Our Minifigures of this set are comprised of three museum staff, three visitors, and one subcontracted window cleaner. Only if you ignore the statues, which are technically an extra two of course.

Of the figures, I’m happy to report the prevalence of double sided faces! With lots of expressions to emote with our residents, and I’m a big fan of this.

I was worried that the ‘special’ minifigure of the set, Professor Killroy in Grey, would only have one face like his 1999 version, but he does have two.

Also the first time we get our hands on the Paperboy hat in brown in a set. As well as another chance to pickup the amputee Minifigure legs if you didn’t already have it.

Are the figures fantastic? Well, not entirely. I do love some of them. Others, such as the window cleaner uses a generic torso element that can be assembled from sets elsewhere. It’s been a simple printed used for years, I was hoping for something a bit more unique or trickier to find, but it is what it is.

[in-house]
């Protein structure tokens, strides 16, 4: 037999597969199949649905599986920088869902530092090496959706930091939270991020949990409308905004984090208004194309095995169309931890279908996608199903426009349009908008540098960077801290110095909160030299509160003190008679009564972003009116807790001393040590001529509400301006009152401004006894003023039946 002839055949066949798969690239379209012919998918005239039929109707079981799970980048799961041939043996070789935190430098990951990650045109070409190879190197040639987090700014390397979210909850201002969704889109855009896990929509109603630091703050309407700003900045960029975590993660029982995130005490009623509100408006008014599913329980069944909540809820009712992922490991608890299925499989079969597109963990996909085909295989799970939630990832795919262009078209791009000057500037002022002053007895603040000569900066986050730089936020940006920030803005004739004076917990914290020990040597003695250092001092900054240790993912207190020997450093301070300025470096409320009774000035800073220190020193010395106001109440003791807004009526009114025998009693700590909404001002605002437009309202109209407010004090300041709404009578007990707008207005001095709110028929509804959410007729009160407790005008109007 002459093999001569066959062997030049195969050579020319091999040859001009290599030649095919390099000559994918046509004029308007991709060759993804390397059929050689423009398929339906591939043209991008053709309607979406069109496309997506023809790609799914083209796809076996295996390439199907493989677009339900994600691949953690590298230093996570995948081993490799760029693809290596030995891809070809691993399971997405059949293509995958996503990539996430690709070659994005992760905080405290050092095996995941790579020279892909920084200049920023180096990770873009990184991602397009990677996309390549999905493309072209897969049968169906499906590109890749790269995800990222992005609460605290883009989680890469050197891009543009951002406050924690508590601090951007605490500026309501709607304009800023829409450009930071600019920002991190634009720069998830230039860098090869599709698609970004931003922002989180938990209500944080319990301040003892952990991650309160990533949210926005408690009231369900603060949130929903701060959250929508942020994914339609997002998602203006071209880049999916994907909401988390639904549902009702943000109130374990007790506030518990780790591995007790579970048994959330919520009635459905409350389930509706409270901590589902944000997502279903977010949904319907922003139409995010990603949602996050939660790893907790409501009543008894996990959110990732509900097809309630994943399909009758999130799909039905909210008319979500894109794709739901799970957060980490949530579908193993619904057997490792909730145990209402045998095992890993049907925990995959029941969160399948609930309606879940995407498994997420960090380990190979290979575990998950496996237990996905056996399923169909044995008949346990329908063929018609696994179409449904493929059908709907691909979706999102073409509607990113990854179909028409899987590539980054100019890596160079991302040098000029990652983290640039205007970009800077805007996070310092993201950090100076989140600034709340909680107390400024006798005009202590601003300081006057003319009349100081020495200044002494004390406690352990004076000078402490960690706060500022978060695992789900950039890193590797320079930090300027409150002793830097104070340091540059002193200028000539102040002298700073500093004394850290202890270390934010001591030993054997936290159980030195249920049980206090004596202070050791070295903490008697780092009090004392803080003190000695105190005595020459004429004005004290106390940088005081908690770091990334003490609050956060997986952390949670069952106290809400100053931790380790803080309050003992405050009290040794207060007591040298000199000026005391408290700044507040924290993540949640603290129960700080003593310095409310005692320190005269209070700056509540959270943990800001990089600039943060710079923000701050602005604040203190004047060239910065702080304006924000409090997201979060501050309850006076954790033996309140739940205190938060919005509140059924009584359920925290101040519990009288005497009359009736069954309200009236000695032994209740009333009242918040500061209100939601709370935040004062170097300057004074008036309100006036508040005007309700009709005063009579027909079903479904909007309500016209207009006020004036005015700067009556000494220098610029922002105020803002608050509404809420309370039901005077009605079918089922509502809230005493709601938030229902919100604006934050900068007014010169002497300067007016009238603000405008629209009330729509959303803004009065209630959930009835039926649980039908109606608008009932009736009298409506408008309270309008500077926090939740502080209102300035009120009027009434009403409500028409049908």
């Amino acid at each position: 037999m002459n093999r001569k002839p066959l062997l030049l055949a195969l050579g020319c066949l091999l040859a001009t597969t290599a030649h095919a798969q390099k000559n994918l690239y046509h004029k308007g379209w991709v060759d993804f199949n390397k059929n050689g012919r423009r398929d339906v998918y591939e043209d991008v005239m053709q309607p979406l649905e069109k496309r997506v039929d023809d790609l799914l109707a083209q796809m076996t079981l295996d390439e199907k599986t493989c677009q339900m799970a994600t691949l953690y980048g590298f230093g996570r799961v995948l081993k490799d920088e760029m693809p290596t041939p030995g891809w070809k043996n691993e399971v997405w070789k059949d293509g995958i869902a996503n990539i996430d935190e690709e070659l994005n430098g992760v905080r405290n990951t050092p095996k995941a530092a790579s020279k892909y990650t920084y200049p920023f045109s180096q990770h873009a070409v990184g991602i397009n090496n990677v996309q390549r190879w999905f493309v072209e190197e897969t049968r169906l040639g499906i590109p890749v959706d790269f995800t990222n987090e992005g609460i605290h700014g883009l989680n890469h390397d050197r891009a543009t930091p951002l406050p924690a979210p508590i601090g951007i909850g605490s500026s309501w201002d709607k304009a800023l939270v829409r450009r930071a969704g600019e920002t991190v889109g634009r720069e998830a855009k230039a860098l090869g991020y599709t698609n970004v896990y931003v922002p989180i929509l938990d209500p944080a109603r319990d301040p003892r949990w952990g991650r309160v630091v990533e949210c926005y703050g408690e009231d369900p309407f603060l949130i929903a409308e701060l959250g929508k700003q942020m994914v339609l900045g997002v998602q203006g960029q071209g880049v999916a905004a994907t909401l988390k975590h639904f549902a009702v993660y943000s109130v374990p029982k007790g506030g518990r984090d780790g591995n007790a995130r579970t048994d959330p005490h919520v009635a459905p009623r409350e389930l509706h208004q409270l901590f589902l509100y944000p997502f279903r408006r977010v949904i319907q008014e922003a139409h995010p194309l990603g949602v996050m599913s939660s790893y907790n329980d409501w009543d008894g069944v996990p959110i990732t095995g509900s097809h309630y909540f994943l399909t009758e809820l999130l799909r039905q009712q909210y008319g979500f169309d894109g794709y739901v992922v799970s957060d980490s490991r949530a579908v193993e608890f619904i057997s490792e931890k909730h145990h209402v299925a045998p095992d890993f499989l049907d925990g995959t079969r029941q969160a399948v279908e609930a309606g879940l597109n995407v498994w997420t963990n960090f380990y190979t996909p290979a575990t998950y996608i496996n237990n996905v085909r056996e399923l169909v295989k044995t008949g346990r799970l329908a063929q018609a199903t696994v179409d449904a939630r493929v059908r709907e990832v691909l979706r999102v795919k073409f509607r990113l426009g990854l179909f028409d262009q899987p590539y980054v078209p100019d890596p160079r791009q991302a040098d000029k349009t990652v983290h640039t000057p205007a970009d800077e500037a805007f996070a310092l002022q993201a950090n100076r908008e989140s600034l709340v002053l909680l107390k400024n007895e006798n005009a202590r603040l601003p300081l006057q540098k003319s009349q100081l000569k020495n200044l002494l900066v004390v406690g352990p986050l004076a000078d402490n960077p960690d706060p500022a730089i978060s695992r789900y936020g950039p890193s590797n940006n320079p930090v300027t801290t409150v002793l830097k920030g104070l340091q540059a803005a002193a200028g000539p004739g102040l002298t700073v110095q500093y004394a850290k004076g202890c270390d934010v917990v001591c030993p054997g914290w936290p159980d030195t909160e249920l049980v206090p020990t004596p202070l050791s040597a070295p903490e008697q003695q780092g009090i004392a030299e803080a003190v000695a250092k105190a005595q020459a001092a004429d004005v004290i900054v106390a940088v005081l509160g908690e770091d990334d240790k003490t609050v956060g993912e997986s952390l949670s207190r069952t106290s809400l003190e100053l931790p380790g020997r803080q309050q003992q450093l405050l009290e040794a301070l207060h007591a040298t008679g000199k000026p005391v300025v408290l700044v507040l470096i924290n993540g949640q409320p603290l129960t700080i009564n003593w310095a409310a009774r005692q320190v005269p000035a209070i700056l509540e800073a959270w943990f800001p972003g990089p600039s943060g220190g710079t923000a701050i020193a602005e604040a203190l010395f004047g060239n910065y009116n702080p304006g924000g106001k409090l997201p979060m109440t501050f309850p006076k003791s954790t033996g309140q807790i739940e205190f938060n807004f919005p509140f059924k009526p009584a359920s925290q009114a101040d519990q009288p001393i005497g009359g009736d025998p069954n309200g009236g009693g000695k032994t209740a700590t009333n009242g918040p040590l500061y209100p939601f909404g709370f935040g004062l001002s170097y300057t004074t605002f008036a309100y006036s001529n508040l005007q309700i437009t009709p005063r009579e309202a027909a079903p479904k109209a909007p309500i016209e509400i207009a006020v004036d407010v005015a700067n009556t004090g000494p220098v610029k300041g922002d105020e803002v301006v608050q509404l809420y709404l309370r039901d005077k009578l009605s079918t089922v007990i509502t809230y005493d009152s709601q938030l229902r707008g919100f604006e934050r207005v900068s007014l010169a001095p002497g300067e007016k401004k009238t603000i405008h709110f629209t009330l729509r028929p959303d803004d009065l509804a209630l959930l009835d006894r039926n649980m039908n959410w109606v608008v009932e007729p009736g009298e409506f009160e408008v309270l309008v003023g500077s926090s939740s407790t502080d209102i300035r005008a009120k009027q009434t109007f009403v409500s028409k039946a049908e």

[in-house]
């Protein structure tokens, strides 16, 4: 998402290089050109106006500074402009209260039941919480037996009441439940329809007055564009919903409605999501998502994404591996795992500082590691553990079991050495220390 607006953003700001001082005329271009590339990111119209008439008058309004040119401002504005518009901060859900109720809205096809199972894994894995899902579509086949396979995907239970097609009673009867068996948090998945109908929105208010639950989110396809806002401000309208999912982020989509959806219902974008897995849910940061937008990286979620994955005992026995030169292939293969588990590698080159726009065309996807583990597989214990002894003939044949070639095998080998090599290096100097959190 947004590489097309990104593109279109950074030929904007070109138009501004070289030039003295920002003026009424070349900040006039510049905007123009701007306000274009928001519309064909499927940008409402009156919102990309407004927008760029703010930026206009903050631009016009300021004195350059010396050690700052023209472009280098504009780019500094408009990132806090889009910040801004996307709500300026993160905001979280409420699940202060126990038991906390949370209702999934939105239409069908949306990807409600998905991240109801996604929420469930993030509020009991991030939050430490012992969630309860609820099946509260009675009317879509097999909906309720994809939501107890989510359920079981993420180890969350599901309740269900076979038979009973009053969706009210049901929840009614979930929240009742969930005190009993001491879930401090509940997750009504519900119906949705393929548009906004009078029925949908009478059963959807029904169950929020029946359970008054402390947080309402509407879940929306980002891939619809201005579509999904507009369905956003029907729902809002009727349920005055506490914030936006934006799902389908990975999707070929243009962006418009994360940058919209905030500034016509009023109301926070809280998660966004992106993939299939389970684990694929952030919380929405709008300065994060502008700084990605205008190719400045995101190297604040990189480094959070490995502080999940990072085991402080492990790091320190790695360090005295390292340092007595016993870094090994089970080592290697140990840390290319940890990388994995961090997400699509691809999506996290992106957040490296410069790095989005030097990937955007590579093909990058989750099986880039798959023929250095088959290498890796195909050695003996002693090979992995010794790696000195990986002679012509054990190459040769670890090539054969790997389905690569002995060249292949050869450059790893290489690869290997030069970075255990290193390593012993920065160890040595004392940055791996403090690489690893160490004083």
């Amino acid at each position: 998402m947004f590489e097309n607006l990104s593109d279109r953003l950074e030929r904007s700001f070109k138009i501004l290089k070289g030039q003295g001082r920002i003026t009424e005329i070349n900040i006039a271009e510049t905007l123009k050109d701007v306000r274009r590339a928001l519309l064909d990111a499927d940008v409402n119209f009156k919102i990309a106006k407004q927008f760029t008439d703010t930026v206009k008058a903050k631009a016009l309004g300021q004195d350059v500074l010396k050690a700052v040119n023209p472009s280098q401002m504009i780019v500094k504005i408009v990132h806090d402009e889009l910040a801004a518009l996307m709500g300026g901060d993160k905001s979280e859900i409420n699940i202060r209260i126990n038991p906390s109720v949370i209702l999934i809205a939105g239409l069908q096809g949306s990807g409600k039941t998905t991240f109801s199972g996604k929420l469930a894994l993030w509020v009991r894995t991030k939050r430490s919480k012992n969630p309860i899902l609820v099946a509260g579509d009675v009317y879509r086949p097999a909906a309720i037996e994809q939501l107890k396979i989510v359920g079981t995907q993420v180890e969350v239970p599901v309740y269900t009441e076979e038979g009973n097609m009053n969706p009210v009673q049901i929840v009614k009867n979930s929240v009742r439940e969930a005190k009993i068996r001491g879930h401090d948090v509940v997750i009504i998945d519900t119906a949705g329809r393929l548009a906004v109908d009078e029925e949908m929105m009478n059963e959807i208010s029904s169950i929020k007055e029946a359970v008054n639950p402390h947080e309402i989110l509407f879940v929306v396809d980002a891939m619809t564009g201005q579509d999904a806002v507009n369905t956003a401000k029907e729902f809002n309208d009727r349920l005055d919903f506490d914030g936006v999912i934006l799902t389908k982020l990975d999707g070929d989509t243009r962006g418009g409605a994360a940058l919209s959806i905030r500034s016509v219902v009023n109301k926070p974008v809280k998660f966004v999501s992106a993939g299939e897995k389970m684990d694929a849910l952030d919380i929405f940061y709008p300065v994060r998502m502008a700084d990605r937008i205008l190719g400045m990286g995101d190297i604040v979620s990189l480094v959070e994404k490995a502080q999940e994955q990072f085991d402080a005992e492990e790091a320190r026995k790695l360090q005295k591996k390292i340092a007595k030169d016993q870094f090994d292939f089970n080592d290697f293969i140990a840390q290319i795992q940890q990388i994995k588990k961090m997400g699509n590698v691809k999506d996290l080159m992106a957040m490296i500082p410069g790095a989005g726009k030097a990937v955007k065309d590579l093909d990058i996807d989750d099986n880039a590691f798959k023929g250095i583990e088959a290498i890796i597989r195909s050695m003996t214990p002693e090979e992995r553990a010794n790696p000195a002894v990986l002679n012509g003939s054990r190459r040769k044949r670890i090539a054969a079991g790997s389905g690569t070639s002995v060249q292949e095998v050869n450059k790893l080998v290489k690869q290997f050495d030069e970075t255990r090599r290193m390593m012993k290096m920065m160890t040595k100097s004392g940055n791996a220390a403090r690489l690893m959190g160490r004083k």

Overall, the Museum of Natural History is a very pretty modular that would fit in with most modular builds. But it does very much feel like a what-you-see-is-what-you-get.

There isn’t anything in the build that really made me go “Wow!” like other previous modular did. There isn’t an interesting recolour of a part used in an unconventional way. Or some sort of hidden story hidden amongst the figures.

Brick Bank had a heist. Detective’s Office had a small mystery. Parisian Restaurant had a proposal and the Police Modular had a donut thief, cell and escape route hidden away.

This modular has a story, but no super captivating hidden story. The closest we get is a staff member (or dog) accidentally smashing some of the pottery or a bulldog stealing a bone.

If you think that you would like this modular based on what you can see on the box, then this set is for you.

No denying it isn’t well made. But if you’re hoping that there is something a bit more than what you see, then I’m afraid you’re out of luck.